Dos And Donts Of Pregnancy
Pregnancy is indeed a special period of time in a parent's life. The excitement of meeting your baby is rather overwhelming. As much as you care about the nourishment of your little bundle of joy, you can't deny that this nurturing starts from the womb. Taking care of your body as if it is a temple (at least nine months) will surely reap benefits for you and your little one.
This article can give you a glimpse of dos and don'ts during your pregnancy, however, this should not stop you from consulting top gynecologist in Jaipur for personalized insight.
During pregnancy, there are several nights of tossing and turning a pregnant woman may experience. However, the importance of a good 7-9 hours of sleep cannot be ignored. So, take those naps whenever you feel sleepy. Schedule a bedtime and follow it. A consistent and fulfilling sleep results in a better functioning brain and regulated growth hormone levels. It is a determinant of the shape and size of your pregnant belly and eventually the development of the fetus.
Do Eat Wisely
Besides eating what your hormones and your cravings command you to, pregnant women must be considerate of the quantity and quality of their food items. This eating largely depends on your present weight. Being overweight can increase the risk of several pregnancy issues while being underweight can increase the risk of the baby having a low birth weight. The calories you consume differs per trimester. In the first trimester, you don't need to gain much weight, consuming 100 calories per day for your fetus is enough. By the second and third trimester, you need to consume 300 to 400 extra calories per day. You can also visit Cocoon Hospital premium birthing in Jaipur and get a customised food chart.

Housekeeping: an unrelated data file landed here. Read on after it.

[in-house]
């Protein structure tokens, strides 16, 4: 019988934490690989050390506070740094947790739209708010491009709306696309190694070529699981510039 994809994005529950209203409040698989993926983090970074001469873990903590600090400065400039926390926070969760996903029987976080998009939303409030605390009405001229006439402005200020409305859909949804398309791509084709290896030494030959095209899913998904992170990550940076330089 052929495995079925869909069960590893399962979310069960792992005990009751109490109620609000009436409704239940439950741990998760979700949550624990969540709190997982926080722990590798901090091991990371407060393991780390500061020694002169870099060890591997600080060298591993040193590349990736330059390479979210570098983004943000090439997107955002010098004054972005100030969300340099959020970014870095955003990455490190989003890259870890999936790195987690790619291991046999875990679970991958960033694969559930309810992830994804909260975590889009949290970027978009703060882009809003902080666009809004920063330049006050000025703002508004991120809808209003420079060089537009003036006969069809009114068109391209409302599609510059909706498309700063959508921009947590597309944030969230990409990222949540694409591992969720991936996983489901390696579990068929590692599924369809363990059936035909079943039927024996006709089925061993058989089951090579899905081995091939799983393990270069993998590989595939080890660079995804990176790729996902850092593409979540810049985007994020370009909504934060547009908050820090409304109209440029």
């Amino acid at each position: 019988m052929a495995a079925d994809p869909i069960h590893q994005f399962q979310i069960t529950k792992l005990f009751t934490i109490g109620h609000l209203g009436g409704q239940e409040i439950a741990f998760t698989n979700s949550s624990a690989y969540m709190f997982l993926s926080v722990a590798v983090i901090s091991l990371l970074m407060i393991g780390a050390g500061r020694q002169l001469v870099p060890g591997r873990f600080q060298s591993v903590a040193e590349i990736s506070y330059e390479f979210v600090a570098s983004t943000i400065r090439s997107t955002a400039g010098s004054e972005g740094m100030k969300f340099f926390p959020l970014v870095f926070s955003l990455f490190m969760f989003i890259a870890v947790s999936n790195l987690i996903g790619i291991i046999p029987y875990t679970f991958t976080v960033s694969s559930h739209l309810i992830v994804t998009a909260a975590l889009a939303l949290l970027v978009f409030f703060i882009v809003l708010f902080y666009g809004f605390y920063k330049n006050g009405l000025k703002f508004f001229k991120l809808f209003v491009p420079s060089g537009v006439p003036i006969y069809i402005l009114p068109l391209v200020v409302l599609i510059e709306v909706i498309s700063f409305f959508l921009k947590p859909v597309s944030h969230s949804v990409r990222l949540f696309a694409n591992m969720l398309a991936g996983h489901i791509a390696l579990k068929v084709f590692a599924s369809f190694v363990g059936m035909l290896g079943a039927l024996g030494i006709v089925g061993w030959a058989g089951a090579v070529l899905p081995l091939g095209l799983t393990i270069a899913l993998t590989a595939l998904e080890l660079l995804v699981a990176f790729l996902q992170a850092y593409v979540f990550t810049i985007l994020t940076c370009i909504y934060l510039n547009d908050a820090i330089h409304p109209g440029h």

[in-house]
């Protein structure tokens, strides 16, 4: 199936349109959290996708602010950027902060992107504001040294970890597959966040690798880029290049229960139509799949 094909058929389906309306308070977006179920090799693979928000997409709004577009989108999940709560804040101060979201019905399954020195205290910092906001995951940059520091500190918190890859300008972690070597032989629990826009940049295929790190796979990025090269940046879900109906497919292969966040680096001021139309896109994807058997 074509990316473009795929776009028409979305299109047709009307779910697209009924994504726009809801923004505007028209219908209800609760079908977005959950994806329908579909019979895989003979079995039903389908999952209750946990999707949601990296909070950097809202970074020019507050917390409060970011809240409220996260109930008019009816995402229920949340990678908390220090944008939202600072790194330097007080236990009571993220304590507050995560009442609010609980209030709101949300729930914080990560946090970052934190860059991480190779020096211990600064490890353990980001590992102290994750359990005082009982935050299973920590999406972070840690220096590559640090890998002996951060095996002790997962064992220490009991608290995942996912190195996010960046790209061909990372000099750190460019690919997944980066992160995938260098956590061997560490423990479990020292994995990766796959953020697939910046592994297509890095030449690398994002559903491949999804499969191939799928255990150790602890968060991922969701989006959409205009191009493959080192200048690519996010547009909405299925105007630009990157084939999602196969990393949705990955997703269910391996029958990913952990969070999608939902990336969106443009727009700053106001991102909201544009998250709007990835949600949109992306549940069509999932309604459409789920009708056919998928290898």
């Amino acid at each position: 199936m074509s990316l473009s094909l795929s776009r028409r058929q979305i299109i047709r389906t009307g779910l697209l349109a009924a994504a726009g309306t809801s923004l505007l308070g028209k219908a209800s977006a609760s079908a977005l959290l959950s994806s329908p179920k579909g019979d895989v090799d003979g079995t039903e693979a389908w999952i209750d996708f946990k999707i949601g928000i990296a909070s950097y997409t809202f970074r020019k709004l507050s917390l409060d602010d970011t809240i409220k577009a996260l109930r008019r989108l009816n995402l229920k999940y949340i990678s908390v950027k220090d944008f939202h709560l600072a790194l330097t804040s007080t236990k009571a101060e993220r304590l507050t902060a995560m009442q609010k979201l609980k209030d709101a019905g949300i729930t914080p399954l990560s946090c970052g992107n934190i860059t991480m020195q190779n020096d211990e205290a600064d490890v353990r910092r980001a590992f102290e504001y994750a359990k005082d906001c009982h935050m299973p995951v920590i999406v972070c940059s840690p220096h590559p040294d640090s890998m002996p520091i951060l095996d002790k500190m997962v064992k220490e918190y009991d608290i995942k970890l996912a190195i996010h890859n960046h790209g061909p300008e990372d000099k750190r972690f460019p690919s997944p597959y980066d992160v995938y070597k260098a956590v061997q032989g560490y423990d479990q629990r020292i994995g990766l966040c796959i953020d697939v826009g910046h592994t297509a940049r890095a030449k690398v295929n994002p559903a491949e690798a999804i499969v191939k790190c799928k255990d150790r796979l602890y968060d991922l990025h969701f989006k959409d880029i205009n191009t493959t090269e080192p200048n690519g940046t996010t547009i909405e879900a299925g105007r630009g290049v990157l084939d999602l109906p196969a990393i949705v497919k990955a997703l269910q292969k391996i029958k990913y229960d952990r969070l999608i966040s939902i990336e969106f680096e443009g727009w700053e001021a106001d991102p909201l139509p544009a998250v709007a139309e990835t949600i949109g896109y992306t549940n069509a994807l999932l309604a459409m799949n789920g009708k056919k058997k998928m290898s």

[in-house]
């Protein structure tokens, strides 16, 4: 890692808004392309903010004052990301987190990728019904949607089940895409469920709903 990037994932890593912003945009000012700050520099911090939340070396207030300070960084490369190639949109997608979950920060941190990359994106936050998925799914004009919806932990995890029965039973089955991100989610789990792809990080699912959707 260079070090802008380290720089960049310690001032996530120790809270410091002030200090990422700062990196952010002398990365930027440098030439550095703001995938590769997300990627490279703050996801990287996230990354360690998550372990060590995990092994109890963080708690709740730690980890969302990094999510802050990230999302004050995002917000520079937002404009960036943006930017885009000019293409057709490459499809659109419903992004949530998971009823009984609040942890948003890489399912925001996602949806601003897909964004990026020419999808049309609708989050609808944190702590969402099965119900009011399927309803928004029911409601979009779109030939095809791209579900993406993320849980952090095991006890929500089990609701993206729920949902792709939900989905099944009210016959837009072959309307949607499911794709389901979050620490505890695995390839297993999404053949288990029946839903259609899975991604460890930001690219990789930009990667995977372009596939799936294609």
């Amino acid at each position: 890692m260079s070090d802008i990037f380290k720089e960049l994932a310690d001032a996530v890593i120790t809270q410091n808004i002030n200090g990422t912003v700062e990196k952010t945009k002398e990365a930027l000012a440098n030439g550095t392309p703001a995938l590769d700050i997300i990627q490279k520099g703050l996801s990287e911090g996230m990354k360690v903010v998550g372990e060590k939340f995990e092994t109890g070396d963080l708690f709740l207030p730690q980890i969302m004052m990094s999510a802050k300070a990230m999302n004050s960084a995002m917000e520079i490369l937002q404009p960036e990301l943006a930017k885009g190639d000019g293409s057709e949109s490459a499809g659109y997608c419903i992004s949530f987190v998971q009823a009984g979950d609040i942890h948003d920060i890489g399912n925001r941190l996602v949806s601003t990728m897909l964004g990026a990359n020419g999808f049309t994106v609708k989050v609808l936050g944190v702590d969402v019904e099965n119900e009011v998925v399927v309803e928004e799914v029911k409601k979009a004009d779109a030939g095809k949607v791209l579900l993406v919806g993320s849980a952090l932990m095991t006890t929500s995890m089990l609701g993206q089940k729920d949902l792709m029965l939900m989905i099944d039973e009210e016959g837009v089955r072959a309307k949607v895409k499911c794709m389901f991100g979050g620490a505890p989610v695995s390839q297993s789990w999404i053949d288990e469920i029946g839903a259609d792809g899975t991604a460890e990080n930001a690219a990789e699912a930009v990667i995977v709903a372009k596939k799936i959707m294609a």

Exercising during your pregnancy has proven to be beneficial for both the mother and the baby. So, you must throw all those excuses in a bin and start working out. Exercising when you are expecting results in minimal complications, lower rates of delivery complications, a speedy post-delivery recovery, and more.
If you had a regular workout routine before you got pregnant, continue with it. You might want to consult a doctor for a few adjustments you should make in your routine, especially during your second and third trimester. If you did not have a workout routine before your pregnancy, you should consult your doctor and curate a routine suitable for you.
Do Take Prenatal Vitamins
Having a balanced diet loaded with minerals and vitamins is a necessity but it just may not be enough when you are pregnant. Prenatal vitamins or multivitamins are rich in a certain type of nutrients required for both mother and the fetus. Vitamins rich in Omega-3 fats help in the fetus' brain development while folic acid, calcium, and iron help in overall development. A wise choice would be to consult your doctor for these prenatal vitamins.
There are plenty of yoga routines for expecting mothers. If possible, hiring an instructor is the best choice. A guide can help you avoid certain postures and incorporate the ones suitable for you. As appealing as the name sounds, avoid hot yoga.
Don't Consume Alcohol And Don't Smoke
Babies born to women who smoke and/or drink are likely to be underweight at birth and at higher risk of having learning disabilities. Drinking alcohol in the first three months of pregnancy can cause the baby to have growth and central nervous system problems (e.g., low birth weight, behavioral problems) and abnormal facial features.
Don't Eat Raw Meat
The meat that is not cooked properly or is raw, if consumed by a pregnant woman can lead to severe issues as they can carry foodborne illnesses. There is also a probability of food poisoning. These illnesses can, at times, lead to miscarriage.
Don't Consume Unpasteurized Dairy Products
As crucial getting your calcium is, expecting mothers need to be careful of how they get their calcium from milk-based products. Unpasteurized milk means that it has not been boiled to kill a bacteria called Listeria that can make you sick. It can even lead to fatal repercussions, including miscarriages.
Don't Sit In Hot Tubs
Soaking your body in the hot tubs raises the body temperature up to 102 degrees celsius which can be dangerous for both the mother and the baby. Hot water can also result in the risk of birth defects.
Don't Consume Excessive Caffeine
Caffeine works as a stimulant; it mildly increase the heart rate, increase blood pressure, and increase the contractility or force of the heart. High intake of caffeine (more than four cups a day) has been associated with miscarriages, delivery complications and more. On the brighter side, moderate consumption of caffeine has no evidence of pregnancy problems. A better idea would be to consume water instead and keep yourself hydrated.